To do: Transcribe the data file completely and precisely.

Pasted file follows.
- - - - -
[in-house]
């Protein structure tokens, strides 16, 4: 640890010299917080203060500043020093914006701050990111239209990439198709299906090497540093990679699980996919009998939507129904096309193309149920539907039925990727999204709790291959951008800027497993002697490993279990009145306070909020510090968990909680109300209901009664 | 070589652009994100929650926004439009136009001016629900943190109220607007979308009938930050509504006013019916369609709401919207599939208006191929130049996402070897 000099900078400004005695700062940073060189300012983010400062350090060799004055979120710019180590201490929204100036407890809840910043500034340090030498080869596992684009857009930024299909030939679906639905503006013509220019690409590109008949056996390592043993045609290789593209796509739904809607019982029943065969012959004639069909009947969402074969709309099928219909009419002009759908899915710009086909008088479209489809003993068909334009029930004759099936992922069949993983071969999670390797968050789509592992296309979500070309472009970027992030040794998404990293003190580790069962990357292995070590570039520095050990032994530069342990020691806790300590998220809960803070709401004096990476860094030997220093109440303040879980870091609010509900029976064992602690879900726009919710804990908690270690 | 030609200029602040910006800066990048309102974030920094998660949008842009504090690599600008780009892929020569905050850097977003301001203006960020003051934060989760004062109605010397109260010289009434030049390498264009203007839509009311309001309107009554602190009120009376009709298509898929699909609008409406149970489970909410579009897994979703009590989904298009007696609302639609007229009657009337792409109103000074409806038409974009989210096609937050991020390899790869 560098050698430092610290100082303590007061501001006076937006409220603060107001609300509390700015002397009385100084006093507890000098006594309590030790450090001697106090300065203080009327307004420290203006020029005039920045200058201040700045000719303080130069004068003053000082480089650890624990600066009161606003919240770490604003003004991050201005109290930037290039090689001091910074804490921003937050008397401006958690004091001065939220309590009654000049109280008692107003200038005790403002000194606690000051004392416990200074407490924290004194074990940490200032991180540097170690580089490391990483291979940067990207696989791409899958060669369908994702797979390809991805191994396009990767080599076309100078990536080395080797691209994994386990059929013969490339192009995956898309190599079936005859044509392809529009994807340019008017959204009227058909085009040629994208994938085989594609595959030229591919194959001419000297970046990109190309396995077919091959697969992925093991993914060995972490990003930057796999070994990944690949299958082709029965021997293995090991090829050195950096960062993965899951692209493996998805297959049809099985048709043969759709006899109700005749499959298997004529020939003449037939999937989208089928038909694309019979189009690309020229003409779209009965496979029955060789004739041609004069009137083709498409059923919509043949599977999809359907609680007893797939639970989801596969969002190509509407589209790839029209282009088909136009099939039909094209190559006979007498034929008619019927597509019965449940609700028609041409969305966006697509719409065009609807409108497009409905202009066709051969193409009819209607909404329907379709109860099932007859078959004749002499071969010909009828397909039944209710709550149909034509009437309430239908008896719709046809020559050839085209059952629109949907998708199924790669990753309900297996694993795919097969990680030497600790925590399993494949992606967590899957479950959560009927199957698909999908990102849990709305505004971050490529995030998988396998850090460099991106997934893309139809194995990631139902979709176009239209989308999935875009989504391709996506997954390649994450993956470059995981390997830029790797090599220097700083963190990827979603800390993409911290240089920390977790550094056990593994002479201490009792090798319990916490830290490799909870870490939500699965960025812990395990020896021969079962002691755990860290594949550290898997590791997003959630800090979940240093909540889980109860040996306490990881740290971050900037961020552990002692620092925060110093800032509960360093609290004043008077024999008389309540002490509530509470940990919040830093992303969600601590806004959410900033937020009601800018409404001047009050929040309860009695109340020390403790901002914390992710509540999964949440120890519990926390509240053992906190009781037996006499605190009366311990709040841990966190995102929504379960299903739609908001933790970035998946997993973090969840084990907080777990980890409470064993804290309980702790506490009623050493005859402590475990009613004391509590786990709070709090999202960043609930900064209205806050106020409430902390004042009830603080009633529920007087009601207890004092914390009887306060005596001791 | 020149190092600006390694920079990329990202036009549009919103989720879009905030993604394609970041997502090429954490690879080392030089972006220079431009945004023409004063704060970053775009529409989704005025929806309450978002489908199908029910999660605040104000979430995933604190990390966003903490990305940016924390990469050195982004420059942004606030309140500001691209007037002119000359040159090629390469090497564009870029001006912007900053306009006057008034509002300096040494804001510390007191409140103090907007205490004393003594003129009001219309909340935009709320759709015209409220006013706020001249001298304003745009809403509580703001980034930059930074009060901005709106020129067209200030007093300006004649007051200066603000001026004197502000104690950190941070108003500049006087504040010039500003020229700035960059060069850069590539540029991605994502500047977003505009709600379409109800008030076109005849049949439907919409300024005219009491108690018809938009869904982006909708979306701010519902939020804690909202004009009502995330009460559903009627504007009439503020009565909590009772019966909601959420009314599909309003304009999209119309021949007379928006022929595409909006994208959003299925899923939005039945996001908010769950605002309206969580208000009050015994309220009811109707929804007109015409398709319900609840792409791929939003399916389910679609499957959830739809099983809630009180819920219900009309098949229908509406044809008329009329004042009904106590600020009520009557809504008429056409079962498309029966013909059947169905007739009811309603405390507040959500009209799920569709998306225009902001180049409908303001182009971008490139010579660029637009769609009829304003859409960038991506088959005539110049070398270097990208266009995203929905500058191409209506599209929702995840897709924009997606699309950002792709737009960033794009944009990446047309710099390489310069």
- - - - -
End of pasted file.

[in-house]
């Protein structure tokens, strides 16, 4: 640890010299917080203060500043020093914006701050990111239209990439198709299906090497540093990679699980996919009998939507129904096309193309149920539907039925990727999204709790291959951008800027497993002697490993279990009145306070909020510090968990909680109300209901009664 | 070589652009994100929650926004439009136009001016629900943190109220607007979308009938930050509504006013019916369609709401919207599939208006191929130049996402070897 000099900078400004005695700062940073060189300012983010400062350090060799004055979120710019180590201490929204100036407890809840910043500034340090030498080869596992684009857009930024299909030939679906639905503006013509220019690409590109008949056996390592043993045609290789593209796509739904809607019982029943065969012959004639069909009947969402074969709309099928219909009419002009759908899915710009086909008088479209489809003993068909334009029930004759099936992922069949993983071969999670390797968050789509592992296309979500070309472009970027992030040794998404990293003190580790069962990357292995070590570039520095050990032994530069342990020691806790300590998220809960803070709401004096990476860094030997220093109440303040879980870091609010509900029976064992602690879900726009919710804990908690270690 | 030609200029602040910006800066990048309102974030920094998660949008842009504090690599600008780009892929020569905050850097977003301001203006960020003051934060989760004062109605010397109260010289009434030049390498264009203007839509009311309001309107009554602190009120009376009709298509898929699909609008409406149970489970909410579009897994979703009590989904298009007696609302639609007229009657009337792409109103000074409806038409974009989210096609937050991020390899790869 560098050698430092610290100082303590007061501001006076937006409220603060107001609300509390700015002397009385100084006093507890000098006594309590030790450090001697106090300065203080009327307004420290203006020029005039920045200058201040700045000719303080130069004068003053000082480089650890624990600066009161606003919240770490604003003004991050201005109290930037290039090689001091910074804490921003937050008397401006958690004091001065939220309590009654000049109280008692107003200038005790403002000194606690000051004392416990200074407490924290004194074990940490200032991180540097170690580089490391990483291979940067990207696989791409899958060669369908994702797979390809991805191994396009990767080599076309100078990536080395080797691209994994386990059929013969490339192009995956898309190599079936005859044509392809529009994807340019008017959204009227058909085009040629994208994938085989594609595959030229591919194959001419000297970046990109190309396995077919091959697969992925093991993914060995972490990003930057796999070994990944690949299958082709029965021997293995090991090829050195950096960062993965899951692209493996998805297959049809099985048709043969759709006899109700005749499959298997004529020939003449037939999937989208089928038909694309019979189009690309020229003409779209009965496979029955060789004739041609004069009137083709498409059923919509043949599977999809359907609680007893797939639970989801596969969002190509509407589209790839029209282009088909136009099939039909094209190559006979007498034929008619019927597509019965449940609700028609041409969305966006697509719409065009609807409108497009409905202009066709051969193409009819209607909404329907379709109860099932007859078959004749002499071969010909009828397909039944209710709550149909034509009437309430239908008896719709046809020559050839085209059952629109949907998708199924790669990753309900297996694993795919097969990680030497600790925590399993494949992606967590899957479950959560009927199957698909999908990102849990709305505004971050490529995030998988396998850090460099991106997934893309139809194995990631139902979709176009239209989308999935875009989504391709996506997954390649994450993956470059995981390997830029790797090599220097700083963190990827979603800390993409911290240089920390977790550094056990593994002479201490009792090798319990916490830290490799909870870490939500699965960025812990395990020896021969079962002691755990860290594949550290898997590791997003959630800090979940240093909540889980109860040996306490990881740290971050900037961020552990002692620092925060110093800032509960360093609290004043008077024999008389309540002490509530509470940990919040830093992303969600601590806004959410900033937020009601800018409404001047009050929040309860009695109340020390403790901002914390992710509540999964949440120890519990926390509240053992906190009781037996006499605190009366311990709040841990966190995102929504379960299903739609908001933790970035998946997993973090969840084990907080777990980890409470064993804290309980702790506490009623050493005859402590475990009613004391509590786990709070709090999202960043609930900064209205806050106020409430902390004042009830603080009633529920007087009601207890004092914390009887306060005596001791 | 020149190092600006390694920079990329990202036009549009919103989720879009905030993604394609970041997502090429954490690879080392030089972006220079431009945004023409004063704060970053775009529409989704005025929806309450978002489908199908029910999660605040104000979430995933604190990390966003903490990305940016924390990469050195982004420059942004606030309140500001691209007037002119000359040159090629390469090497564009870029001006912007900053306009006057008034509002300096040494804001510390007191409140103090907007205490004393003594003129009001219309909340935009709320759709015209409220006013706020001249001298304003745009809403509580703001980034930059930074009060901005709106020129067209200030007093300006004649007051200066603000001026004197502000104690950190941070108003500049006087504040010039500003020229700035960059060069850069590539540029991605994502500047977003505009709600379409109800008030076109005849049949439907919409300024005219009491108690018809938009869904982006909708979306701010519902939020804690909202004009009502995330009460559903009627504007009439503020009565909590009772019966909601959420009314599909309003304009999209119309021949007379928006022929595409909006994208959003299925899923939005039945996001908010769950605002309206969580208000009050015994309220009811109707929804007109015409398709319900609840792409791929939003399916389910679609499957959830739809099983809630009180819920219900009309098949229908509406044809008329009329004042009904106590600020009520009557809504008429056409079962498309029966013909059947169905007739009811309603405390507040959500009209799920569709998306225009902001180049409908303001182009971008490139010579660029637009769609009829304003859409960038991506088959005539110049070398270097990208266009995203929905500058191409209506599209929702995840897709924009997606699309950002792709737009960033794009944009990446047309710099390489310069």